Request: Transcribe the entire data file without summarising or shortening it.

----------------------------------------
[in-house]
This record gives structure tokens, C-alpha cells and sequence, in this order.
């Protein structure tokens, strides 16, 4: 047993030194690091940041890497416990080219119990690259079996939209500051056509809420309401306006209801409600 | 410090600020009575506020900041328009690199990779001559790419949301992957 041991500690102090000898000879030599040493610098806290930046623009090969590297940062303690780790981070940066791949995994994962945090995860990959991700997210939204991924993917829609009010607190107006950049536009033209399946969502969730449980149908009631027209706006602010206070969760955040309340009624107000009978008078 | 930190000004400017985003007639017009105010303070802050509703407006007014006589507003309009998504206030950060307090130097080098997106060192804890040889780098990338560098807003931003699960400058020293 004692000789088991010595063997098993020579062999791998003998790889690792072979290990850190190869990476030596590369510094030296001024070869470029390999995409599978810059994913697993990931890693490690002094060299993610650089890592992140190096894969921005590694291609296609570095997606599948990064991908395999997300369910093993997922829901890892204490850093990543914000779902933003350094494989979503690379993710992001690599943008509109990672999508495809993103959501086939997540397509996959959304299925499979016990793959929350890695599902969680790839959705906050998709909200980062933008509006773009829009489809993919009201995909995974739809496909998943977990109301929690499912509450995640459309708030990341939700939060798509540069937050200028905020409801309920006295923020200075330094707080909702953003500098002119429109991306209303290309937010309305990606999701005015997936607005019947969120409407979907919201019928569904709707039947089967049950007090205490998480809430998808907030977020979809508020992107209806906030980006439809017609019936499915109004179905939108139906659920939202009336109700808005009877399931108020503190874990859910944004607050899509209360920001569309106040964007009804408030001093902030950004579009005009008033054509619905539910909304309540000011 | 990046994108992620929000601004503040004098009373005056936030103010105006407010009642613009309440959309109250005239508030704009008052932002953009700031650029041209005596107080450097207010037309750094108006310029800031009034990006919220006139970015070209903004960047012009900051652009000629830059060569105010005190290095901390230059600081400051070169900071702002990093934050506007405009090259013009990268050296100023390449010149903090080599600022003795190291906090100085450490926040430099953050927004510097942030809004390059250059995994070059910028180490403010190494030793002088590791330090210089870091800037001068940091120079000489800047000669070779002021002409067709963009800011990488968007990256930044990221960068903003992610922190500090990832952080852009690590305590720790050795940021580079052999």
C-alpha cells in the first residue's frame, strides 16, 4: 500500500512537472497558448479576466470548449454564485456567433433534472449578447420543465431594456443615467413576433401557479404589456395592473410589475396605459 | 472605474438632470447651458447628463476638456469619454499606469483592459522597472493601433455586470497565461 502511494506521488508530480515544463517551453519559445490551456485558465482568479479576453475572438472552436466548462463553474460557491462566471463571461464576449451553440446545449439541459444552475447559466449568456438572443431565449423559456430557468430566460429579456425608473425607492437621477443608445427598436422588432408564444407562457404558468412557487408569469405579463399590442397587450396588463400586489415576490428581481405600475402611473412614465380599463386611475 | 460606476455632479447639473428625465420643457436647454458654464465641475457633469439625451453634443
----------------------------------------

[in-house]
This record gives structure tokens, C-alpha cells and sequence, in this order.
């Protein structure tokens, strides 16, 4: 047993030194690091940041890497416990080219119990690259079996939209500051056509809420309401306006209801409600 | 410090600020009575506020900041328009690199990779001559790419949301992957 041991500690102090000898000879030599040493610098806290930046623009090969590297940062303690780790981070940066791949995994994962945090995860990959991700997210939204991924993917829609009010607190107006950049536009033209399946969502969730449980149908009631027209706006602010206070969760955040309340009624107000009978008078 | 930190000004400017985003007639017009105010303070802050509703407006007014006589507003309009998504206030950060307090130097080098997106060192804890040889780098990338560098807003931003699960400058020293 004692000789088991010595063997098993020579062999791998003998790889690792072979290990850190190869990476030596590369510094030296001024070869470029390999995409599978810059994913697993990931890693490690002094060299993610650089890592992140190096894969921005590694291609296609570095997606599948990064991908395999997300369910093993997922829901890892204490850093990543914000779902933003350094494989979503690379993710992001690599943008509109990672999508495809993103959501086939997540397509996959959304299925499979016990793959929350890695599902969680790839959705906050998709909200980062933008509006773009829009489809993919009201995909995974739809496909998943977990109301929690499912509450995640459309708030990341939700939060798509540069937050200028905020409801309920006295923020200075330094707080909702953003500098002119429109991306209303290309937010309305990606999701005015997936607005019947969120409407979907919201019928569904709707039947089967049950007090205490998480809430998808907030977020979809508020992107209806906030980006439809017609019936499915109004179905939108139906659920939202009336109700808005009877399931108020503190874990859910944004607050899509209360920001569309106040964007009804408030001093902030950004579009005009008033054509619905539910909304309540000011 | 990046994108992620929000601004503040004098009373005056936030103010105006407010009642613009309440959309109250005239508030704009008052932002953009700031650029041209005596107080450097207010037309750094108006310029800031009034990006919220006139970015070209903004960047012009900051652009000629830059060569105010005190290095901390230059600081400051070169900071702002990093934050506007405009090259013009990268050296100023390449010149903090080599600022003795190291906090100085450490926040430099953050927004510097942030809004390059250059995994070059910028180490403010190494030793002088590791330090210089870091800037001068940091120079000489800047000669070779002021002409067709963009800011990488968007990256930044990221960068903003992610922190500090990832952080852009690590305590720790050795940021580079052999």
C-alpha cells in the first residue's frame, strides 16, 4: 500500500512537472497558448479576466470548449454564485456567433433534472449578447420543465431594456443615467413576433401557479404589456395592473410589475396605459 | 472605474438632470447651458447628463476638456469619454499606469483592459522597472493601433455586470497565461 502511494506521488508530480515544463517551453519559445490551456485558465482568479479576453475572438472552436466548462463553474460557491462566471463571461464576449451553440446545449439541459444552475447559466449568456438572443431565449423559456430557468430566460429579456425608473425607492437621477443608445427598436422588432408564444407562457404558468412557487408569469405579463399590442397587450396588463400586489415576490428581481405600475402611473412614465380599463386611475 | 460606476455632479447639473428625465420643457436647454458654464465641475457633469439625451453634443